That’s where Ozan Kabak comes in. A deadline day loan signing, there seems a consensus we haven’t yet seen the best of the highly-rated youngster, given the absolute shambles Schalke are in right now, and the panicked nature of his arrival at Liverpool last season. Nevertheless, despite being only 21 years of age, he brings a wealth of experience to the team, and with him on the right and Gibson on the left, we could be looking at an assured partnership for this season. Given the names the Turkey international was linked to prior to his arrival at Carrow Road, this seems like quite the coup.

He may not have been what the fans had in mind when the fans were calling for a new centre-back, but Kabak undoubtedly improves the back-line. Should the two new signings start, that leaves captain Grant Hanley, the classy Christoph Zimmermann, and highly-rated youngster Andrew Omobamidele waiting in the wings. All in all, good business seems to have been done.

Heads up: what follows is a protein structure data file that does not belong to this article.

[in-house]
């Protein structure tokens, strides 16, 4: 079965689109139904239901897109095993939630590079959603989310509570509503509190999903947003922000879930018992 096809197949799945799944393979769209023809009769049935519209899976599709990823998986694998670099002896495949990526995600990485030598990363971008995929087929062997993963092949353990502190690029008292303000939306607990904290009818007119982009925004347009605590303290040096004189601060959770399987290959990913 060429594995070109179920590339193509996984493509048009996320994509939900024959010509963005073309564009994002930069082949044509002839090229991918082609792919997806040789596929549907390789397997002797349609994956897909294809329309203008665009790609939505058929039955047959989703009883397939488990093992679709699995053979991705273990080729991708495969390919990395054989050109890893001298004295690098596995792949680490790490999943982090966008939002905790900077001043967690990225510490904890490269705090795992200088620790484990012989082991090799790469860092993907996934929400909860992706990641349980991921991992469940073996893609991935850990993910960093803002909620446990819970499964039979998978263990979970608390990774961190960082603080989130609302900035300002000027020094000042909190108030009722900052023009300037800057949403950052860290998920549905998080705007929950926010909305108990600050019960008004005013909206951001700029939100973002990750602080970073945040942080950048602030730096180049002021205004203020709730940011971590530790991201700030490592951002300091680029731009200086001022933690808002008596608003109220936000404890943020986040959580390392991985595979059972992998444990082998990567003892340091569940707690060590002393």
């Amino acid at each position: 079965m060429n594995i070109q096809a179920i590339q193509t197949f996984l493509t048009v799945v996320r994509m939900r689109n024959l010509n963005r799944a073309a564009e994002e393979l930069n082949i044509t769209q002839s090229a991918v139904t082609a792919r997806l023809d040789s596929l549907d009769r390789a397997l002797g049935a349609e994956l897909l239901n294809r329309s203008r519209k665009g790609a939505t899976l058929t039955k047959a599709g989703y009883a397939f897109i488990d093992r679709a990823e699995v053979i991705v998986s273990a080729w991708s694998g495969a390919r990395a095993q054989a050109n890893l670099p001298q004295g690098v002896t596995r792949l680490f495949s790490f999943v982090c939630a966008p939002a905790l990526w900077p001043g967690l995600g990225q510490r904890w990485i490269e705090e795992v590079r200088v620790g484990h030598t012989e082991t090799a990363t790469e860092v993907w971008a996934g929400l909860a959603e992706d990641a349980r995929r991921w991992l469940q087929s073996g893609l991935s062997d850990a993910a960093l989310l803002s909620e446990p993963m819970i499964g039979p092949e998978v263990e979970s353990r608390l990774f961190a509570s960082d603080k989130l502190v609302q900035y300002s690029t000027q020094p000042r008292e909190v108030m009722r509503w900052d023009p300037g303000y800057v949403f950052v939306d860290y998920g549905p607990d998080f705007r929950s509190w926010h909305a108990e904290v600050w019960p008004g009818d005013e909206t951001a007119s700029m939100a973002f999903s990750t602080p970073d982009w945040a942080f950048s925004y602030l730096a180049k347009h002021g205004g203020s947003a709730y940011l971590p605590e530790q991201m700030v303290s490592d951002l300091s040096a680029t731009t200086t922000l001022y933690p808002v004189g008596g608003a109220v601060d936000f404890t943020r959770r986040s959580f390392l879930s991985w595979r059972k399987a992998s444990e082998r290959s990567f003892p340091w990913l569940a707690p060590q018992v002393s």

Full-Backs – Dimitrios Giannoulis and Brandon Williams

Dimitrios Giannoulis
Brandon Williams

Much like the aforementioned Gibson, Greek international Dimi Giannoulis arrived on loan in last season’s January transfer window, and instantly impressed with his darting pace up and down the left. His defensive frailties have been exposed early on this season, but against Liverpool and Manchester City this was somewhat to be expected. Some more time to adapt to the top-flight will surely make his £6.75million arrival look a top piece of business.